I needed a break from the damp studio and squeezing cold clay in cracked fingers. My need corresponded with weak winter sun breaking through gray clouds, so I wandered outside with my camera. I could hear a high, thin zszsszs like a small air leak, and followed the sound, knowing who was singing it.
adult male Costa’s Hummingbird (Calypte costæ) seeming to sternly glare from a creosote twiglet in Scottsdale, AZ, Dec 2013 (Photo A.Shock) >>
After a bit of searching I spotted this little dude alternately feeding and roosting in creosote at the very back of the property. Capturing him on his natural twig perch instead of the feeder felt like a real triumph — his flaring purple mustaches aren’t overshadowed by bright red plastic.
Dinky dude big sky. The setting sun stained this first-year male Costa’s Hummingbird like a winged berry. Really, I missed the shot — a tiny bird preening on the very tip top of the spindly sumac’s crown — but by missing it, got a better one with his dramatic pre-launch wing-spread: his wings had begun to whir even before he let the branch go.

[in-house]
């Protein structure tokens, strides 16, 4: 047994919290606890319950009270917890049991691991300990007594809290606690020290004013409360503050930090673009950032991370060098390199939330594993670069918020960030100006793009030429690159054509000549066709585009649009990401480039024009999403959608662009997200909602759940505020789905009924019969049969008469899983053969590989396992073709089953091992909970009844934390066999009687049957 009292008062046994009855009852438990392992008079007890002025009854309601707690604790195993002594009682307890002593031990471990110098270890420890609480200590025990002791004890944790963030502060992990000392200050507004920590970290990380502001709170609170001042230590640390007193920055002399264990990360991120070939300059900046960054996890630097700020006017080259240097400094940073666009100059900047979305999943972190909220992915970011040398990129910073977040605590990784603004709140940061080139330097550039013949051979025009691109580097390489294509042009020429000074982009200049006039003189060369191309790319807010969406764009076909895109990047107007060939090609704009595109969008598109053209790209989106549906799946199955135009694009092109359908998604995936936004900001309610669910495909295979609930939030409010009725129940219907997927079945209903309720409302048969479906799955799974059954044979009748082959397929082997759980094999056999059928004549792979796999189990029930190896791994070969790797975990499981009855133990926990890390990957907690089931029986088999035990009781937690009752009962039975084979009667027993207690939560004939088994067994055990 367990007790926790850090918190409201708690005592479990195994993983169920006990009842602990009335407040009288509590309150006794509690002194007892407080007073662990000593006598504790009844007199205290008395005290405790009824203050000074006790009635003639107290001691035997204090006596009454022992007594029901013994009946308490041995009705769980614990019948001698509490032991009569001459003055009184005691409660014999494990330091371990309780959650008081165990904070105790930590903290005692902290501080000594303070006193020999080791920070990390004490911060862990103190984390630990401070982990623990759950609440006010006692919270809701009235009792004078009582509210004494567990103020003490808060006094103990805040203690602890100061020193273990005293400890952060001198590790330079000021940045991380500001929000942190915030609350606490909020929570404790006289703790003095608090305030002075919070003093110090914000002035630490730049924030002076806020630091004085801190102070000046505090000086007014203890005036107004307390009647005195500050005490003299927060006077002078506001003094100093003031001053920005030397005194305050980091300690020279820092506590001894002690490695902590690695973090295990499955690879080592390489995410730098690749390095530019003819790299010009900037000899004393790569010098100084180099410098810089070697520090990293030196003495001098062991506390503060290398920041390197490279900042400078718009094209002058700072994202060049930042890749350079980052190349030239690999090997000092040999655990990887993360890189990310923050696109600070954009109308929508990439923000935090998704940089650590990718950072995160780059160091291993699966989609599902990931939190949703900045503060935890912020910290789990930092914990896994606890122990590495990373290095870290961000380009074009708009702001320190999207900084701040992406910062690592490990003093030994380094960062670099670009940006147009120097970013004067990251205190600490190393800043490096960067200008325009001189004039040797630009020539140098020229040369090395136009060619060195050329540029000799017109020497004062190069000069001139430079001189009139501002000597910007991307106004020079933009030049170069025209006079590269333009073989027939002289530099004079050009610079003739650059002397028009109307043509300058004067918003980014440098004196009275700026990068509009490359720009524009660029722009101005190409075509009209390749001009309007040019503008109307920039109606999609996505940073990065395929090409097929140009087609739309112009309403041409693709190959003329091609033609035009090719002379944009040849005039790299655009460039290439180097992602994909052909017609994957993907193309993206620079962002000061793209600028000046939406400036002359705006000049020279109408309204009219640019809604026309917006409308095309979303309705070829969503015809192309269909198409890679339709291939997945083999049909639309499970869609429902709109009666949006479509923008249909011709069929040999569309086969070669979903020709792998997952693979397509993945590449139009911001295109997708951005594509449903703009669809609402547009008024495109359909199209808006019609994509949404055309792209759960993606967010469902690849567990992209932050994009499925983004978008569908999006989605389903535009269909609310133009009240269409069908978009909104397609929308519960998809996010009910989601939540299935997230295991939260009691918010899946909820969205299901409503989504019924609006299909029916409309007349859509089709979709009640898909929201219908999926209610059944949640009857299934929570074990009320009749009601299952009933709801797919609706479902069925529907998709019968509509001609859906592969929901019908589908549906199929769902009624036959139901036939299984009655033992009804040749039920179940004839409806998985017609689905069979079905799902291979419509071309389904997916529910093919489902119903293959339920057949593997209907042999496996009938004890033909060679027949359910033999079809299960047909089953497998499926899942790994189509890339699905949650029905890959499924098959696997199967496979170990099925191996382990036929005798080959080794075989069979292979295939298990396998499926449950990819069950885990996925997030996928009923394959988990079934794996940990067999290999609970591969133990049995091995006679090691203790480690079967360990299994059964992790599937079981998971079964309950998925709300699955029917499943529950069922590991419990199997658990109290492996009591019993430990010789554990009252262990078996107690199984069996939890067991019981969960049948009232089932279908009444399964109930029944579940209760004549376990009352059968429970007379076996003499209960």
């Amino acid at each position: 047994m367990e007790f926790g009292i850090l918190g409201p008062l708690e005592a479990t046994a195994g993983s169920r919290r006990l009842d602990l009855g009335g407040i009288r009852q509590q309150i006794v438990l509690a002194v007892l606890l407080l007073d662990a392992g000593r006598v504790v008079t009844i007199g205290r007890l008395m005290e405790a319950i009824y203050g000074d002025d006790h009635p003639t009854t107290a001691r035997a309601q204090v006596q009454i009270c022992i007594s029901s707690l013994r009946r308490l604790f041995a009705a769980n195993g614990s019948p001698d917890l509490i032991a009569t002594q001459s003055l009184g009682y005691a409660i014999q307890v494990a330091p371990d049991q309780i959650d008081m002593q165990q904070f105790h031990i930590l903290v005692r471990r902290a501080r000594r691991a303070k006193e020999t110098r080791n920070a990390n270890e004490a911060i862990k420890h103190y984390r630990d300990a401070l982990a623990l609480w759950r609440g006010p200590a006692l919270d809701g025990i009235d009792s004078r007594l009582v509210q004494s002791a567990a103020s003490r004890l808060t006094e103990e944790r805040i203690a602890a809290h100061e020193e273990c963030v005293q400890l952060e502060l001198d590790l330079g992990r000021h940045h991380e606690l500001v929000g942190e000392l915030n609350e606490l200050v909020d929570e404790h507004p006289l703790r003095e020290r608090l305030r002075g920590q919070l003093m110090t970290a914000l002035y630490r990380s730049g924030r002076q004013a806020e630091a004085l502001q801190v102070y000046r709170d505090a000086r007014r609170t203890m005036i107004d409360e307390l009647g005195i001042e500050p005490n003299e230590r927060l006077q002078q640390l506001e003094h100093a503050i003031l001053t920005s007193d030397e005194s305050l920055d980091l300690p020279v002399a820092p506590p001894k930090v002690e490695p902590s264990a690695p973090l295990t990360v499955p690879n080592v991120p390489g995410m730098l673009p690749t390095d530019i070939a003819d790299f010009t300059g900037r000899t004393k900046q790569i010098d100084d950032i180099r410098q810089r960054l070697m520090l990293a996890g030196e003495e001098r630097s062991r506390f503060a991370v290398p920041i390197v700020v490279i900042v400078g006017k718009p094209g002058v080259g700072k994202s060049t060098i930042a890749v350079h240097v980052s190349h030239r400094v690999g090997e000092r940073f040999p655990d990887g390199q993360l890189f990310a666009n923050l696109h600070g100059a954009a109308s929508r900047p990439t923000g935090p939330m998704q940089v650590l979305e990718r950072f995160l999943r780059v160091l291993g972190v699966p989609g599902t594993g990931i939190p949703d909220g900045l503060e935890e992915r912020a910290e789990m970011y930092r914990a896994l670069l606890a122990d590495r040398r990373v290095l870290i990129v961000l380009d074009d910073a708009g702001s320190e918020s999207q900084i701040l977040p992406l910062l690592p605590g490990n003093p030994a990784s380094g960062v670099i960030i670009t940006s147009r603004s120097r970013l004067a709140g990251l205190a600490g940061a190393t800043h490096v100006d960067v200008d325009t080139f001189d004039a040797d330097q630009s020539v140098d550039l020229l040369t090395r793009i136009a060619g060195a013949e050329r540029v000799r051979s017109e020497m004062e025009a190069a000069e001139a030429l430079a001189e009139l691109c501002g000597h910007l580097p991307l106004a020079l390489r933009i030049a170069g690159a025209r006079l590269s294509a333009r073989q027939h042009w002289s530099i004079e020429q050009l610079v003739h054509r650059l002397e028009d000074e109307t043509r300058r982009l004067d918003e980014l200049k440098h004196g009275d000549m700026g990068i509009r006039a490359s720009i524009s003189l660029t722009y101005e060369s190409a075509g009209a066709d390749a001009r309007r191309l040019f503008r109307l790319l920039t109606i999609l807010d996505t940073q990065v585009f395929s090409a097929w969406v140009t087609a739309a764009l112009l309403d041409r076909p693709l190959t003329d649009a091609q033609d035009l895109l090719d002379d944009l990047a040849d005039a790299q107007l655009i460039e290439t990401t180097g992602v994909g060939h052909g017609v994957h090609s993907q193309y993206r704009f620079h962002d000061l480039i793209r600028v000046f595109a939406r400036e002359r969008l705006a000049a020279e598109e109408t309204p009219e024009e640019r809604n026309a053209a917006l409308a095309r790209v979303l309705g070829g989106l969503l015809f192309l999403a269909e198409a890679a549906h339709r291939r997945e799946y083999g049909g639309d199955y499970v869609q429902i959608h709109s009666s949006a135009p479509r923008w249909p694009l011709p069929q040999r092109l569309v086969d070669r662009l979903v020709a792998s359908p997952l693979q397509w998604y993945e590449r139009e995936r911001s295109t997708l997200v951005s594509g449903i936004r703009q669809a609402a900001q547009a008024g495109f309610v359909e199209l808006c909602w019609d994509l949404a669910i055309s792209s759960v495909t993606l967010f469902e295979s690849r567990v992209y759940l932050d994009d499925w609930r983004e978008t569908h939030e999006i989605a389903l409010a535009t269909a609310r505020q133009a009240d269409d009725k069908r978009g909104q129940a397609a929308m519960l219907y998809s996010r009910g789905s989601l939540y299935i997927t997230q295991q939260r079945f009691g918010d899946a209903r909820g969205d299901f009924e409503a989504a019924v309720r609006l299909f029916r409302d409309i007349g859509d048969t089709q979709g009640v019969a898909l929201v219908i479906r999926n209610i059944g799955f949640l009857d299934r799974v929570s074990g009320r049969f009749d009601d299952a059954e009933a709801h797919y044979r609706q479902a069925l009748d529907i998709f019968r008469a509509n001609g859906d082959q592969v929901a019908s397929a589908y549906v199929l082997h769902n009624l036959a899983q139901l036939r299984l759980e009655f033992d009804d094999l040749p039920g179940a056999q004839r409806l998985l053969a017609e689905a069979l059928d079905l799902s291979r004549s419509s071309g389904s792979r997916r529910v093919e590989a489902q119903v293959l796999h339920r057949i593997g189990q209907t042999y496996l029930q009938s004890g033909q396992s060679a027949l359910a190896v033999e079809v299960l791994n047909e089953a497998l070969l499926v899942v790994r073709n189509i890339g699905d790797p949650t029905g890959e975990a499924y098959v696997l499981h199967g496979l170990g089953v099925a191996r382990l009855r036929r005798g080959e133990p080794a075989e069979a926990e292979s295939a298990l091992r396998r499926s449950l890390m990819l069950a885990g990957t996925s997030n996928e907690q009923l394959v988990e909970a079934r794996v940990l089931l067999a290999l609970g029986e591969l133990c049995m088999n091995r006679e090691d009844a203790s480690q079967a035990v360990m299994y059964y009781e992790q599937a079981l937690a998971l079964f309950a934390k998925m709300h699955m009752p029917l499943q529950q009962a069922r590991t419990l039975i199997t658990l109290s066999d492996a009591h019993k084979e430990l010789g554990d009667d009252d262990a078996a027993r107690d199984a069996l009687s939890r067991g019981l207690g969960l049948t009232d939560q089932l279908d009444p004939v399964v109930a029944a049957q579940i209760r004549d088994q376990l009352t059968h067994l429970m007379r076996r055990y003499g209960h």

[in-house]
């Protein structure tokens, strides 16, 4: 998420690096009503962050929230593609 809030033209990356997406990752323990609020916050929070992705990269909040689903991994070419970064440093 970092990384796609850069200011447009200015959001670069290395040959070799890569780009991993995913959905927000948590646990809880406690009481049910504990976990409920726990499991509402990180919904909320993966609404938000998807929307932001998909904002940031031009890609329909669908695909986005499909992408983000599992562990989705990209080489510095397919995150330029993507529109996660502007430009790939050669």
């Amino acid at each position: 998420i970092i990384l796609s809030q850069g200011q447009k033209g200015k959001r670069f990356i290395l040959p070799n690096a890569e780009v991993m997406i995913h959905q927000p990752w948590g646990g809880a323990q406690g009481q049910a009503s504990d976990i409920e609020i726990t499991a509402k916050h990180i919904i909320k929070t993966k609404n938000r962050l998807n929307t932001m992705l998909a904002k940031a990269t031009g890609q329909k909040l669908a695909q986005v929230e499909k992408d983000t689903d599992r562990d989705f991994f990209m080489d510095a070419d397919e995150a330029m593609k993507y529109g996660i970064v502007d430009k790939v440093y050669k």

Posting in WordPress seems to have had a peculiar effect on the image’s resolution — it looks oddly noise-reduced, giving his body a digitally brushed look that the original jpeg doesn’t show. Still, you can see his incipient Yosemite Sam moustaches and his bronze-green vest, and the spread flight feathers so thin they look dark only where they overlap. It gives me great joy to have these little guys in the yard.
We had a very hard freeze this past winter, and it took its toll in the garden, killing some plants back to the ground, and seriously nipping others. Spring clean-up is long past, but for some reason (maybe it’s the uncompromised-by-cold thorns on its branches!) we never got around to cutting back the partly-killed bougainvillea that clings to the back porch latilla, despite the disorderly brown leaves and gray stem.